An efficient iterative solution method is developed to obtain high-resolution solutions of viscoelastic flow problems, and the accuracy as well as the performance is investigated for highly refined finite elements. The formulation is based on DEVSS-G/SUPG, and the problem size is expanded up to the extremely large-scale problem composed of 1,362,480 unknowns with 84,531 finite elements, much more than the previous results [F.P.T. Baaijens, An iterative solver for the DEVSS/DG method with application to smooth and non-smooth flows of the upper convected Maxwell fluid, J. Non-Newtonian Fluid Mech. 75 (1998) 119; A.E. Caola, Y.L. Joo, R.C. Armstrong, R.A. Brown, Highly parallel time integration of viscoelastic flows, J. Non-Newtonian Fluid Mech. 100 (2001) 191]. An iterative solver [Y.S. Nam, H.G. Choi, J.Y. Yoo, AILU preconditioning for the finite element formulation of the incompressible Navier-Stokes equations, Comput. Methods Appl. Mech. Eng. 191 (2002) 4323] with a mixed formulation originally developed for Newtonian flow simulation and BiCGSTAB method is implemented as the solution method. The preconditioner of adaptive incomplete LU [Y.S. Nam, H.G. Choi, J.Y. Yoo, AILU preconditioning for the finite element formulation of the incompressible Navier-Stokes equations, Comput. Methods Appl. Mech. Eng. 191 (2002) 4323] is modified for DEVSS-G/SUPG. The modified adaptive incomplete LU(1)/BiCGSTAB with the variable reordering scheme is excellently applicable for a wide range of Weissenberg numbers (We) with the finest mesh (We ∼ 0.875). The solution method is applied to the well-known two-dimensional Oldroyd-B fluid flow past a confined cylinder problem. The obtained dimensionless drag with different meshes varies within 0.013% at all converged We and shows a mesh convergent behavior of extra stresses in the wake region up to We = 0.7. At We larger than 0.7, complete mesh convergence is not achieved, but the prediction of dimensionless drag agrees well with some of the previous reports based on other methods. As there exists a discrepancy in the prediction of drag at high We among the research groups, it is meaningful that some of the results agree well with each other, even though they are computed from different methods. In addition, we could observe a singular behavior of extra stresses at high elasticity with highly refined meshes, and this singular behavior is suspected to be the origin of the failure of convergence at high We. This may be related with the unboundedness of the extensional viscosity in the Oldroyd-B model or with other numerical origin in the very refined meshes. To figure out whether this singular behavior or the failure originates from the constitutive equation or from other numerical origin in the very refined meshes, it will be necessary to solve the problems with other constitutive equations or with much more refined meshes.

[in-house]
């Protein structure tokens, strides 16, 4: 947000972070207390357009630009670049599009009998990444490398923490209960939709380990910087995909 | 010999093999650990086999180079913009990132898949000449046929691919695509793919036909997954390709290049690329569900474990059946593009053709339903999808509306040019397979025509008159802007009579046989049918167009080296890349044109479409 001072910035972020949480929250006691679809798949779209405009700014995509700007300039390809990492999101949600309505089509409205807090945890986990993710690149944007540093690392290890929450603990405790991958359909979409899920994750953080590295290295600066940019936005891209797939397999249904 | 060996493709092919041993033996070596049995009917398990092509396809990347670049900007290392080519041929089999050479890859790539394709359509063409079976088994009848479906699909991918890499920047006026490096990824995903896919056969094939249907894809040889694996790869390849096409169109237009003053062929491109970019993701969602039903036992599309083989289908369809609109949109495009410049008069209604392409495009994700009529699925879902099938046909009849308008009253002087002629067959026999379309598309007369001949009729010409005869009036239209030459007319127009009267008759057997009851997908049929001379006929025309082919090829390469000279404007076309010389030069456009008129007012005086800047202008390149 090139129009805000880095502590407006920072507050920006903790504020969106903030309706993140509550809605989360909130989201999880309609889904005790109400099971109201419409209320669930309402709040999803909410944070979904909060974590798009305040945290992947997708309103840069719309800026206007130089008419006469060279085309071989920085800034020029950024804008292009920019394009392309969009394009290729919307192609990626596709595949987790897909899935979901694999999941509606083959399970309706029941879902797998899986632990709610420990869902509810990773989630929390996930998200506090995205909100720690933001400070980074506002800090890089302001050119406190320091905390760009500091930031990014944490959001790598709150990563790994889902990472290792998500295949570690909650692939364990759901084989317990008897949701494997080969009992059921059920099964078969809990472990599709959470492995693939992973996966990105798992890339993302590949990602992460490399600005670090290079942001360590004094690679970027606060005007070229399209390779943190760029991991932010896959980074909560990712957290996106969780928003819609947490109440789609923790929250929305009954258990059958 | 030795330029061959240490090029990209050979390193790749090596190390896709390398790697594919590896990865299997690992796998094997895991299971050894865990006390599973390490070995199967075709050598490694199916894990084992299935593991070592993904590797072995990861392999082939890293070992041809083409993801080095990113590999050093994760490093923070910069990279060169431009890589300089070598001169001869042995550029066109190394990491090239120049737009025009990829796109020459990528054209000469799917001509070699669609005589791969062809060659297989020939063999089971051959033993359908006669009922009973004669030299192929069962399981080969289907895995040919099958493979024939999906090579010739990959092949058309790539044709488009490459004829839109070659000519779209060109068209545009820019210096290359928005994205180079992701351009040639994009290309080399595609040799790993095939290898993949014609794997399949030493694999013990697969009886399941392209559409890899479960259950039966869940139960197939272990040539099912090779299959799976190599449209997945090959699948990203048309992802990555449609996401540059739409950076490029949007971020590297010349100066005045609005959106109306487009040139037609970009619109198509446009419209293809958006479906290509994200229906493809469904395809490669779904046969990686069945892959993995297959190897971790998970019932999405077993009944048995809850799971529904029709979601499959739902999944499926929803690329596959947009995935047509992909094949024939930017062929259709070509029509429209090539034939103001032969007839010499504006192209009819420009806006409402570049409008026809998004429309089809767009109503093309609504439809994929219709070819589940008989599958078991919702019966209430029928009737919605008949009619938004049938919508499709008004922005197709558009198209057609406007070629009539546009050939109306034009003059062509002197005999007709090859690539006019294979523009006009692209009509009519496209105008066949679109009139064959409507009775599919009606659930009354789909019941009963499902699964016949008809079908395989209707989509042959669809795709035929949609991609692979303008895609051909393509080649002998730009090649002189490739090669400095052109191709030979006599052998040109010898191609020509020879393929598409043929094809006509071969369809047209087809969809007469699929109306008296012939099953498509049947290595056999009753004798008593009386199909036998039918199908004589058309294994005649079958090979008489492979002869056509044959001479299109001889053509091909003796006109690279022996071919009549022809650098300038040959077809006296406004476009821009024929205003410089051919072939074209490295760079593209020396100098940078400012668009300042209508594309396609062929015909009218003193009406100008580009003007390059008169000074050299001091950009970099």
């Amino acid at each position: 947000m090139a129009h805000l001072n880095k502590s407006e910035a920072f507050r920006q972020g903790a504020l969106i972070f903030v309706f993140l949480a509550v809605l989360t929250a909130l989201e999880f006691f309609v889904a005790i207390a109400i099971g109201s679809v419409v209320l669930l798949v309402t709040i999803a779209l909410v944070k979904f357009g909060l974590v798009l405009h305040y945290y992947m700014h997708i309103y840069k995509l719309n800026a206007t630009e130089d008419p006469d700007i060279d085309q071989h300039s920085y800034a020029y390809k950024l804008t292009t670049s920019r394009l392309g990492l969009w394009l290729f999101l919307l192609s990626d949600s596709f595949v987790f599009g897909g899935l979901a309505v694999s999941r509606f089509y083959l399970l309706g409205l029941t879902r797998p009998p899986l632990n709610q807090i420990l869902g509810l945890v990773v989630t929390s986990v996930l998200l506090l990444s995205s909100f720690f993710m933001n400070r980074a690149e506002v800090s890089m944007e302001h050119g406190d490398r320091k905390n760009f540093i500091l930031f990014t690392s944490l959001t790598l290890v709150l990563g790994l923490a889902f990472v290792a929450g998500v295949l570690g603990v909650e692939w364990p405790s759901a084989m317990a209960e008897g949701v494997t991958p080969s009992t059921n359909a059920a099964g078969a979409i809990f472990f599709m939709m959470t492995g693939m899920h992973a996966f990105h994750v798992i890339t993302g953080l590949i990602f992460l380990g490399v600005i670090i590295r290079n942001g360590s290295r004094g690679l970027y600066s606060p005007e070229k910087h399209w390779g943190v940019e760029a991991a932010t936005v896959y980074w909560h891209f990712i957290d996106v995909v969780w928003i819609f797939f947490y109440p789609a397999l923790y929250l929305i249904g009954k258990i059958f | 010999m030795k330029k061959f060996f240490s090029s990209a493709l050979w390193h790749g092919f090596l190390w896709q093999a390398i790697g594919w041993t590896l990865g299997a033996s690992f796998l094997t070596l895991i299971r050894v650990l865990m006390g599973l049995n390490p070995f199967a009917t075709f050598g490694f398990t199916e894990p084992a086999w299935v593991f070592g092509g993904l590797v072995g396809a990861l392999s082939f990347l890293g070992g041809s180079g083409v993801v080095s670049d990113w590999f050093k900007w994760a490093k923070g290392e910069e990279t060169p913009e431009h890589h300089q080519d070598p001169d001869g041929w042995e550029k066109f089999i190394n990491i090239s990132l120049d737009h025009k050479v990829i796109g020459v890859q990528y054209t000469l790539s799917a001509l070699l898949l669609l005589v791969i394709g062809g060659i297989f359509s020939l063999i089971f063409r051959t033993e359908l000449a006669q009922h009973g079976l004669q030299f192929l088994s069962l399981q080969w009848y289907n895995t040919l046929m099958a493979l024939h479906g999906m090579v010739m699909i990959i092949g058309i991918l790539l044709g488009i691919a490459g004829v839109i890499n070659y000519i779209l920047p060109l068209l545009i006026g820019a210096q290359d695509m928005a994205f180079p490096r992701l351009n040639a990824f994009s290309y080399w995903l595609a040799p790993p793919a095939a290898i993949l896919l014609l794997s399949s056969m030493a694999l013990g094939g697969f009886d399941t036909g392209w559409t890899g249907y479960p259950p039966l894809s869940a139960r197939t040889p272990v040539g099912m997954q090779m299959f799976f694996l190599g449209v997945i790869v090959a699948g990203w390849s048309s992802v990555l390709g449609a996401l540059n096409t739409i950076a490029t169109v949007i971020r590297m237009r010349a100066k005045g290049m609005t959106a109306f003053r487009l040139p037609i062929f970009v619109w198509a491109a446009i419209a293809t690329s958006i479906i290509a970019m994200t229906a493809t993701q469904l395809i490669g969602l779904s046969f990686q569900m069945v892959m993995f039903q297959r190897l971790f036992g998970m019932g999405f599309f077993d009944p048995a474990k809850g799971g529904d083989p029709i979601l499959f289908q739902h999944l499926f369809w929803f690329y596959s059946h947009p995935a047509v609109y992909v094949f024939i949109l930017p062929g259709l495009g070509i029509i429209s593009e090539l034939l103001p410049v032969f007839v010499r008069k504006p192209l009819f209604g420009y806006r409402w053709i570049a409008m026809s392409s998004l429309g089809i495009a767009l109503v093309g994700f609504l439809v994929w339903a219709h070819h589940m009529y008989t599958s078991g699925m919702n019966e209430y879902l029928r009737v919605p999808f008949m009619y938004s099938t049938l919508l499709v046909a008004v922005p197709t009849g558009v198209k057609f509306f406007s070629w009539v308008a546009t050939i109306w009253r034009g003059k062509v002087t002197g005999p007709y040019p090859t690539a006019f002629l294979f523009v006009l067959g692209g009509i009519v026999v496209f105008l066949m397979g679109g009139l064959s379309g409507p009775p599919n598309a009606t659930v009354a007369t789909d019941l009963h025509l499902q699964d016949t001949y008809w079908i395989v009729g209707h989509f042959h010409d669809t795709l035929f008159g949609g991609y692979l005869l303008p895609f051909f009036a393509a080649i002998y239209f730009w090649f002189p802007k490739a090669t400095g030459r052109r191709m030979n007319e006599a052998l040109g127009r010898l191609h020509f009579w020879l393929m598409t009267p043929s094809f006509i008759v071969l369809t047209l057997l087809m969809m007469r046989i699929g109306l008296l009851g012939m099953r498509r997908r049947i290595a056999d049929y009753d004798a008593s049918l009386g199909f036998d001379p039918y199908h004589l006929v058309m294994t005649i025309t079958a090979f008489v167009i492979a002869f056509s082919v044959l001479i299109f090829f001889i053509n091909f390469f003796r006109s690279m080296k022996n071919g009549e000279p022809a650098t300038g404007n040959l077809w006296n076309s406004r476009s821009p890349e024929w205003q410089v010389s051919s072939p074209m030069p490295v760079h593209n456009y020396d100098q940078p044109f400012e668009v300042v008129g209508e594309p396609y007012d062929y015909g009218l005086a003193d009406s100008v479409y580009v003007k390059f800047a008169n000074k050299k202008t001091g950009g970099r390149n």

Bibliographical noteFunding Information:
This work was supported by the National Research Laboratory Fund (NRL 400-20030085) of the Ministry of Science and Technology in Korea. The authors would like to acknowledge the support from KISTI (Korea Institute of Science and Technology Information) under ‘Grand Challenge Support Program’ with Dr. Jeong Ho Kim as a technical supporter. The use of the computing system of the Supercomputing Center is also greatly appreciated. The authors also thank to Prof. H.G. Choi of Department of Mechanical Engineering in Seoul National University of Technology for helpful discussions.
- Flow past a confined cylinder
- Iterative solver
- Modified adaptive ILU(1)/BiCGSTAB
- Viscoelastic fluid flow
ASJC Scopus subject areas
- Chemical Engineering(all)
- Materials Science(all)
- Condensed Matter Physics
- Mechanical Engineering
- Applied Mathematics